Lauren Parker, President + CEO, FrazierHeiby
Shake Shack. Potbelly. Kanye’s Yeezy brand. These are just some of the large corporations that faced criticism after receiving government funds from the Small Business Administration’s Paycheck Protection Program (PPP). The program was part of the federal CARES Act, which set out to help small businesses maintain payroll and other expenses in the wake of the COVID-19 pandemic. While the program did offer relief to small businesses across the country, including my own, it’s been widely criticized for lack of oversight and accountability in doling out cash to large, publicly traded corporations. (Shake Shack and Potbelly have returned the money.)
Following demands for increased transparency, the U.S. Treasury Department has published a complete list of businesses that received loans of $150,000 or more. This has opened the door for media, customers, partners and other stakeholders to ask questions about how that money was spent.
If you lead communications for a large company that took advantage of the program, you can stop reading this article and pivot to others on crisis communications. If you’re a leader with a small business of integrity that received a PPP loan, now is the time to prepare for questions internal or external audiences may ask. Here are a few things to keep in mind:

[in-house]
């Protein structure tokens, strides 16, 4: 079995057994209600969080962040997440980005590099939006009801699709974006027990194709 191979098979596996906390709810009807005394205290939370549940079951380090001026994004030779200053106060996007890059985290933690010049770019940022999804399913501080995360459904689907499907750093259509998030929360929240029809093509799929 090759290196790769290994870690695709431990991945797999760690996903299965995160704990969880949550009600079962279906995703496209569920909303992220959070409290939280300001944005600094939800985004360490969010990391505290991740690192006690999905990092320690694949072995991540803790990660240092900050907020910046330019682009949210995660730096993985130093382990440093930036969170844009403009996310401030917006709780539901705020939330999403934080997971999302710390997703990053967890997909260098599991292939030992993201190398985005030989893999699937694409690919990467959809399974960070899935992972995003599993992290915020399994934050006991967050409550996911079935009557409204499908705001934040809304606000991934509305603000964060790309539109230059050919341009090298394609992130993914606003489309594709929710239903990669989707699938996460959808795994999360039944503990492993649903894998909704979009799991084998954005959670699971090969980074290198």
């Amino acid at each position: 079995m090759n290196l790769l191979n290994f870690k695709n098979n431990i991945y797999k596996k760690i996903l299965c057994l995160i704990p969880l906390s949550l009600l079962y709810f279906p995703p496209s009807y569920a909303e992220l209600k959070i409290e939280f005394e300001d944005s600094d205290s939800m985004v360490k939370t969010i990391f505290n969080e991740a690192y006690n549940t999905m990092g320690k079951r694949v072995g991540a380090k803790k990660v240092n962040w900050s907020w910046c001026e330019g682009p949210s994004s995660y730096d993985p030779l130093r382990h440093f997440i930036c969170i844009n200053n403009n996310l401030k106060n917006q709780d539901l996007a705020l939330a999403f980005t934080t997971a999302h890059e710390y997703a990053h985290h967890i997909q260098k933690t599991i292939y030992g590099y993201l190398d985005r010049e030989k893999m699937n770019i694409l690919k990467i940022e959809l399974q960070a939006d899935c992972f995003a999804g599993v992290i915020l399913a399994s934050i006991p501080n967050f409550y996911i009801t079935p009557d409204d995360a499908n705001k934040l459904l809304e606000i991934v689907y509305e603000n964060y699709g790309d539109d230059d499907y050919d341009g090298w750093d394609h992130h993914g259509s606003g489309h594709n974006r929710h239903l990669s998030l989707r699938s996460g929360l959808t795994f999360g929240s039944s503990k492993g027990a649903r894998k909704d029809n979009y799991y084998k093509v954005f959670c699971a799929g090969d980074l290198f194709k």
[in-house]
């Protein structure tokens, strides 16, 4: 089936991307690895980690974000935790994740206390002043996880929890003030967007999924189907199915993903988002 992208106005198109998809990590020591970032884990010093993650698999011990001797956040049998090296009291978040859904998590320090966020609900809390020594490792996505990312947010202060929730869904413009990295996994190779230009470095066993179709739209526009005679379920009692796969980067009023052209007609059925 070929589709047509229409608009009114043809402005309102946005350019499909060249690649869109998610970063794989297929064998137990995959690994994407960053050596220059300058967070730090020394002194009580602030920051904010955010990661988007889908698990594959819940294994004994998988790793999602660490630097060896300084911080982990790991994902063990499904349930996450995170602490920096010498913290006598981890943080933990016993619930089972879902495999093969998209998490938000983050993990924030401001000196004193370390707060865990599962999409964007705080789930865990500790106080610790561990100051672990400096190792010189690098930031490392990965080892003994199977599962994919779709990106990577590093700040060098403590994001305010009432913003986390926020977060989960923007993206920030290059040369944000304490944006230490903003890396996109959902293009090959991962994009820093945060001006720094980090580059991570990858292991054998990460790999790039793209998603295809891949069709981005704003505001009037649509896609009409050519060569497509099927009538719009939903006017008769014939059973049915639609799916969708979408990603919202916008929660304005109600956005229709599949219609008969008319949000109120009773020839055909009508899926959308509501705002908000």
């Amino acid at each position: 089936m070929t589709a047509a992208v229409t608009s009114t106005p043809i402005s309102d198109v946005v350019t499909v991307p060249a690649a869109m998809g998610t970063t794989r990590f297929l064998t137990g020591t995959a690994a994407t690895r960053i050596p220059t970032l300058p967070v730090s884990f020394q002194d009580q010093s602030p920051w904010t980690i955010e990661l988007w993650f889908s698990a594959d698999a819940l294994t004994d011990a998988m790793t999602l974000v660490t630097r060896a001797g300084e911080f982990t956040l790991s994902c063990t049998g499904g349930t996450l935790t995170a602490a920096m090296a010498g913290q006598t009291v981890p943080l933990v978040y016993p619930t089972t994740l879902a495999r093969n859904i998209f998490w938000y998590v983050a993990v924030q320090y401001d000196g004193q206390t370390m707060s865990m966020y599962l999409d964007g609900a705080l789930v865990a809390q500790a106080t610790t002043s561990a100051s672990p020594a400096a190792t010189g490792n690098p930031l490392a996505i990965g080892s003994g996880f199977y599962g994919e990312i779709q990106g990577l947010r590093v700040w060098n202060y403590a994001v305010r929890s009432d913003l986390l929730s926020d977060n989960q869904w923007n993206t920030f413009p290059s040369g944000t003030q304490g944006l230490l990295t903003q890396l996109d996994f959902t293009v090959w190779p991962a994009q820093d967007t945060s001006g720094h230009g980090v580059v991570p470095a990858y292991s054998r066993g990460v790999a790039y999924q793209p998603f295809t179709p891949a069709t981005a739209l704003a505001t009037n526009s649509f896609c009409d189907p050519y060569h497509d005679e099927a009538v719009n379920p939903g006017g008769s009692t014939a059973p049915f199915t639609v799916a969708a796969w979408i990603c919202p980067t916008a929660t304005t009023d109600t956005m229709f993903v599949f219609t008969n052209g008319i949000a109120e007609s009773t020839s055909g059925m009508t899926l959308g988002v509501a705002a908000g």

Remember honesty is the best policy. If your business did receive PPP money, don’t try to hide the fact. With the information now publicly available, you’re only creating a challenge for yourself if you try to dodge questions or act aloof.
Be human. These are scary times, especially for small business owners who feel the pressure to not only provide for themselves and their families, but the hard working people they employ. Demonstrate vulnerability and care for your employees by speaking about how the funds were allocated (payroll, healthcare, rent, etc.) — all in an effort to keep people on the job.
Don’t speculate about the future. While the hope is that this small business benefit allowed many to stay afloat, there’s no way to know what’s ahead. If you receive specific questions about whether or not there will be layoffs in the future, don’t speculate. Rather, let your key audiences know that you’re committed to doing the right thing for your employees and the business, and that you’ll keep the lines of communication open.
With 4.9 million forgivable loans worth a combined $521 billion across 5,500 lenders, the PPP data offers much for inquiring minds to examine. With the economy top of mind for everyone, avoid being caught off guard by unexpected questions and think through your messaging today.
About the Author: Lauren Parker is president + CEO of FrazierHeiby, a marketing and communications firm based in Columbus, Ohio. Lauren has more than a decade of experience counseling clients through crisis and reputation management, brand positioning, social media engagement, employee relations and digital communications strategy. You can find her on Twitter at @ImLaurenParker or connect by email at lauren@FHcommunicate.com.